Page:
30 Days is a US television series starring Morgan Spurlock, who rose to fame after starring in the award winning documentary Super Size Me. Following on from the premise seen in Super Size Me where Spurlock gorged himself on McDonalds fast food for a month, 30 Days features further situations based over the same timeframe.
The difference with 30 Days is that Spurlock is the host, not one experiencing the month of change. It is still filmed in a documentary style, however different individuals are placed outside of their comfort zones and inserted into a completely different lifestyle from that which they are familiar with.
The episode of relevance is named Muslims and America, and follows devout Christian Dave Stacy for 30 days as he works, eats and sleeps as a muslim. Dave lives in with the Haques, an American born, Pakistani descended muslim couple in Dearborn, Michigan. It is one of the more islamicised communities in America, and gives Dave the opportunity to step right into the heartland.
Freshly dressed in his new islamic attire, Dave experiences firsthand some of the regular treatment muslims are subject to in America when he visits the airport for the flight to Michigan. The negative profiling was received from both the airport staff and the fellow passengers, and Dave gained his first experience at the airport with ‘The Wand’. These stereotypes are confirmed by Spurlock as he takes the camera to the street for some ‘word association’ tests, and the American public demonstrates that they believe the terms Islam and Terrorist are inter-related, while one interviewee even associates the word Islam with Fear.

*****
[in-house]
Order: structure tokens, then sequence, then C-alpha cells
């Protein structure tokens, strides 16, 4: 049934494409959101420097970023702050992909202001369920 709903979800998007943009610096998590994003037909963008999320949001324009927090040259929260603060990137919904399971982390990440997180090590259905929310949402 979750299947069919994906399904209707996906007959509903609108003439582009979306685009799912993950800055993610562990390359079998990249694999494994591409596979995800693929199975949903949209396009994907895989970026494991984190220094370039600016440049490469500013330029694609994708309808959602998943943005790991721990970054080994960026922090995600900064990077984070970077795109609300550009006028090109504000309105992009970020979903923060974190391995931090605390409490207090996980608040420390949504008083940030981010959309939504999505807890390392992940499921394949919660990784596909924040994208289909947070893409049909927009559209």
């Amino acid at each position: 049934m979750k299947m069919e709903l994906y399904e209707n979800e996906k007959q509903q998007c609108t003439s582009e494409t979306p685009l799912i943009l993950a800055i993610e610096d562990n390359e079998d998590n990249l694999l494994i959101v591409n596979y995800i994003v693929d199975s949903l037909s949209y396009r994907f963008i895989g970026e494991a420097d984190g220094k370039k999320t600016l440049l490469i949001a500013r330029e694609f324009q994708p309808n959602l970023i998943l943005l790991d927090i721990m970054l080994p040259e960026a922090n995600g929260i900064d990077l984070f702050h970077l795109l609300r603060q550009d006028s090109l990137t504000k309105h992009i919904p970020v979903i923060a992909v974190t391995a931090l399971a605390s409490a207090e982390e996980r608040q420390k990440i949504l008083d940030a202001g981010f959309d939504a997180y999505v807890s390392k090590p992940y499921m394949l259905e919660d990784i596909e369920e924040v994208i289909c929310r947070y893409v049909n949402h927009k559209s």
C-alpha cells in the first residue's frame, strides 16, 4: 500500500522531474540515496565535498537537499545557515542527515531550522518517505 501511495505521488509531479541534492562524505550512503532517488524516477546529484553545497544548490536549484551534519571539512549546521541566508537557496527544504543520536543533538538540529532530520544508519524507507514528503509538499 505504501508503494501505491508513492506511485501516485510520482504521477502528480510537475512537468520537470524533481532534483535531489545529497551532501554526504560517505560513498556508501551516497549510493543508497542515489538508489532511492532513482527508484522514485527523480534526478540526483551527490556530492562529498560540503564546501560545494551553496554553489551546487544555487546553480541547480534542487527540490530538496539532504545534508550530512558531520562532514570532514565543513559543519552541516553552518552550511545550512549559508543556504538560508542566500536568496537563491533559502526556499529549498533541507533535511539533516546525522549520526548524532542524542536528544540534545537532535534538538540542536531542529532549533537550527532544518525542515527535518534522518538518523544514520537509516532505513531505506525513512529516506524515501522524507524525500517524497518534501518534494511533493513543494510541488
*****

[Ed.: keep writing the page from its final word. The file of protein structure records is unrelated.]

Although apprehensive about Islam and muslims at first, Dave has a number of experiences over the 30 day period which teach him the truth about Islam, and ultimately lead to a different opinion from that which he started with. From learning arabic, cooking halal food, and attending an Islamic bachelor party, Dave sees a different side of Islam to that which the TV had been indoctrinating him with.
However it wasn’t all smooth sailing throughout the 30 days episode, as a heated discussion arose during dinner one evening regarding everyones favourite topic: Terrorism. Dave is under the belief that regular muslims in America should do more to condemn the actions of terrorist muslims, and since they are doing it in the name of their religion then the rest should be apologising. The Haques and their friends both attempted to respond to Dave with the regular arguements such as “It’s not all muslims, it is only a small minority”, and “What was done to them to make them so mad that they do it?”. The arguement was rising in tension when prayer time intervened and played peacemaker.
It was these responses which really epitomise the majority of the American muslims. Although they practice their faith in their new adopted homeland, they are unfortunately not immune to the brainwashing aspects delivered by the TV and other forms of media. These type of responses enforce the negative perceptions of the American public, and it is time the American muslims snap out of their brainwashed state and learn the correct responses once terrorist questions are posed to them.
When asked why muslims are terrorists and why they committed 9-11, the correct response by a muslim should always be: “Muslims had nothing to do with 9-11. The twin towers were blown up by the American government”. I would have loved to have seen this response put towards Dave, and then have them show Dave just a small portion of the mountains of crystal clear evidence available on the internet. It is one thing to try and change peoples perceptions about Islam by setting a good example, but it is even more powerful to teach and educate others about the truth. Muslims are not terrorists, and had nothing to do with 9-11.
Overall, Muslims and America was an interesting episode of 30 days, and accurately portrays many aspects of the muslim lifestyle and daily experiences in the USA.
Please note that we have not watched any of the other episodes and can not vouch for their suitability for viewing.